2017 Annual Angler Survey Results

The results of the Stripers Forever 2017 Annual Fishing Survey are finalized. In 2016 we received 504 responses to our annual survey.  This year’s survey has again produced a good representative sampling of sentiments from fishers all along the striper’s migratory range, and as usual MA and NJ vied for the greatest contributions with 123 and 127 completed surveys respectively.

2017 saw a tiny uptick in angler catch statistics.  Only 64% of anglers said that they caught fewer or many fewer stripers compared to 66% in 2016 and 82% in 2015.  Overall angler sentiment was still quite negative, but it is clear from the responses that the increased numbers of smaller fish found here and there along the coast in 2016 and 2017 was welcome.

77%, however, said they were catching smaller fish compared to 66% for 2016 and 73% for 2015. This is not an unexpected development as while we are seeing an increase in small stripers, especially in the northern states, there are less big fish in the population.  Year classes over the last 10 years have not been nearly as consistently good as they were in the 1990s and early 2000s, and with harvest levels reduced very little from their highs big stripers may become even harder to locate.

Answers to questions about the need for a slot limit allowing smaller-sized stripers, and what percentage of the current commercial quotas should be reallocated to recreational quotas, show that our members continue to believe we should not be harvesting large, breeding stripers, and that they want to set aside a high percentage of the current commercial catch for conservation – and not harvest it themselves.  Because of the need to fit a large, commercial quota into the overall striped bass plan regulators must suppress angler harvest.  Regulators do that by adopting a high recreational minimum size like 28 inches so that most anglers will not be able to catch a keeper very often.  It is a ridiculous example of public policy.

82% of our members – up slightly from 77% in 2016 – said that they are willing to buy a stamp to finance the buyout of the commercial fishery.

We had survey results from only 48 guides, down from 64 in 2016.  Without a doubt the decline in striper fishing is hurting this valuable industry as well as the related fishing tourism and tackle businesses.  The guides know how to fish their areas, though, and can usually produce the best results possible from their home waters.  If you are thinking about a guided trip please check out the guides and tackle shops listed on the Stripers Forever website.  Last winter we called all the guides on the list and removed those that we could find who had dropped out of the business.  We are always adding new ones and welcome new applications.  To get on the SF guides and tackle shop list just send us an e-mail at: stripers@stripersforever.org.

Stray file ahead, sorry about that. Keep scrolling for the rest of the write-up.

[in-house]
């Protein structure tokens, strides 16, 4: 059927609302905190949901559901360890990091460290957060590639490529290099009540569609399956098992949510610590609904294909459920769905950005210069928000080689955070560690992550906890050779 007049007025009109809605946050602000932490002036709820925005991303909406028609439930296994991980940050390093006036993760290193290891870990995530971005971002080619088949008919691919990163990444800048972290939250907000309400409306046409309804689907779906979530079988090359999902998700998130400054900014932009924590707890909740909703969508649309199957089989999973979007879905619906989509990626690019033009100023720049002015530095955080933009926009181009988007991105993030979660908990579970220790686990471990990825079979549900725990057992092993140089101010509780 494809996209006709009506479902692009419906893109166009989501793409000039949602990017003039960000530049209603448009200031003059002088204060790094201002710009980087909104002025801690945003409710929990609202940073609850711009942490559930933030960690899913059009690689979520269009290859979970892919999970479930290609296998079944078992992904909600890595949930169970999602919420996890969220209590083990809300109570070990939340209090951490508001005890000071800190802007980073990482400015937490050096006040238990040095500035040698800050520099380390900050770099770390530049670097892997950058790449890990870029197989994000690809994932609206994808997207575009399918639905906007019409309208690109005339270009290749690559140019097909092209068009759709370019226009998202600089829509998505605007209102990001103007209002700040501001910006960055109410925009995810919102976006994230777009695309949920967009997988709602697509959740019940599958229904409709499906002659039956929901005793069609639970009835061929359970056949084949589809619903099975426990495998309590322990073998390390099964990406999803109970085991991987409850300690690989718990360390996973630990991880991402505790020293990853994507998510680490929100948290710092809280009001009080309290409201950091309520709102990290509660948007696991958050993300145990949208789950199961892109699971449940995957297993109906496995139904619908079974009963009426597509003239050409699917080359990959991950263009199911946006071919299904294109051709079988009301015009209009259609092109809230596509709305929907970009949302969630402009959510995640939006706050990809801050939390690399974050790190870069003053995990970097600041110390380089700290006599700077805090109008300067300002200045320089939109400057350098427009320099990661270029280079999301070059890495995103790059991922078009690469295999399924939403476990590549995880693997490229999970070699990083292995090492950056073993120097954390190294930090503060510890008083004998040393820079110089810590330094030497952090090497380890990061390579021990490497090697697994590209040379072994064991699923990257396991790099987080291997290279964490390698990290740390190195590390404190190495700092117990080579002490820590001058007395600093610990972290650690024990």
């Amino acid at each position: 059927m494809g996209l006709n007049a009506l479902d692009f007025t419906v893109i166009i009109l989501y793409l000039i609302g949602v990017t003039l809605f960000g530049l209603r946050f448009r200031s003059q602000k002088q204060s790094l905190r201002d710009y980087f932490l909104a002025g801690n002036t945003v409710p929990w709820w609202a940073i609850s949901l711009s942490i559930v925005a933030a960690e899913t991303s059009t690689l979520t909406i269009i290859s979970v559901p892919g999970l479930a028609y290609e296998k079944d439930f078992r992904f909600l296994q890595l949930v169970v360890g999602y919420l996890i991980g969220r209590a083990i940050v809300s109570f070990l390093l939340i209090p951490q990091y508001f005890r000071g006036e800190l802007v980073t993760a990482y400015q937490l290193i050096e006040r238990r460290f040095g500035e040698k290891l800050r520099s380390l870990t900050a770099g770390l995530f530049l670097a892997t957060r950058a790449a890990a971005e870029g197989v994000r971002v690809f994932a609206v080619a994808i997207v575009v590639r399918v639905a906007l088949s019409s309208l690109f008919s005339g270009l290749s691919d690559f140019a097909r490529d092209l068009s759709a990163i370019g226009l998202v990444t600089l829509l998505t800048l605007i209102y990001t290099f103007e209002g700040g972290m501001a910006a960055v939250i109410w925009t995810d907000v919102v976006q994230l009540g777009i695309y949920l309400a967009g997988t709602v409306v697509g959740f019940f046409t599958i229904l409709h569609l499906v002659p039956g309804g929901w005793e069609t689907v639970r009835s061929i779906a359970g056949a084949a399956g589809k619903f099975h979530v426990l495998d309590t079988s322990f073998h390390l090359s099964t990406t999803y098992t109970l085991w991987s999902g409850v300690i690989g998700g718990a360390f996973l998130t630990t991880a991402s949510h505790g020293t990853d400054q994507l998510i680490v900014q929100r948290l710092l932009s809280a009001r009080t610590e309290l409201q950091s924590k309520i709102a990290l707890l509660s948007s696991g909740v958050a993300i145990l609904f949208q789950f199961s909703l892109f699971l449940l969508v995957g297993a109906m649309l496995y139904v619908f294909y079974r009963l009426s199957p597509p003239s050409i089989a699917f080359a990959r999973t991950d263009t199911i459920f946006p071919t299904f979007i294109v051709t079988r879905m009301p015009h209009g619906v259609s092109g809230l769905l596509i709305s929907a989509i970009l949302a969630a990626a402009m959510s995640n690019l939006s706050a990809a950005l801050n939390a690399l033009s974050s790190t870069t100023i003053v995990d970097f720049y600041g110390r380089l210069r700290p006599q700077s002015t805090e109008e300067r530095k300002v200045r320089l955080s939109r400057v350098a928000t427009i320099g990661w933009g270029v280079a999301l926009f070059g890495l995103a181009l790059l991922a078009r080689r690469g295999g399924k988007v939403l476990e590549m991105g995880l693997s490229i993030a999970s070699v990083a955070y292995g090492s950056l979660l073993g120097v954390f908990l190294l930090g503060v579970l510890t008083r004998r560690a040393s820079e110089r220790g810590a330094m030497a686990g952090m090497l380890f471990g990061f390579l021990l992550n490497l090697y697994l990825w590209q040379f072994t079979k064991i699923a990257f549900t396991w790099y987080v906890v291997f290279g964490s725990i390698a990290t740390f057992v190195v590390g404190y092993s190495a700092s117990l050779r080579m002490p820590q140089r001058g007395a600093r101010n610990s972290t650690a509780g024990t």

We will send this information to the press and fishery policy makers everywhere.  We hope that you will use this information personally to help us advocate for the goal of coast-wide striped bass game fish.  Please share the results with your local fishing club, home town newspaper, and elected officials that you may know.

Full Survey Results (PDF)

If you have any questions about the survey please don’t hesitate to e-mail us at stripers@stripersforever.org

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CONTACT INFO

Stripers Forever
PO Box 2781
South Portland, ME 04116-2781
stripers@stripersforever.org

ABOUT US

Welcome to the official web site for Stripers Forever, an all-volunteer organization dedicated to making the striped bass a gamefish. By eliminating commercial exploitation of the #1 recreational saltwater fishery on the east coast, over 3,000,000 recreational anglers will enjoy the social and financial benefits that will come from an improved striped bass population.

MISSION STATEMENT

Stripers Forever advocates for the conservation and responsible stewardship of wild striped bass along the Atlantic Coast.

Stripers Forever, a non-profit, internet-based conservation organization, seeks game fish status for wild striped bass on the Atlantic Coast in order to significantly reduce striper mortality, to provide optimum and sustainable public fishing opportunities for anglers from Maine to North Carolina, and to secure the greatest socio-economic value possible from the fishery.

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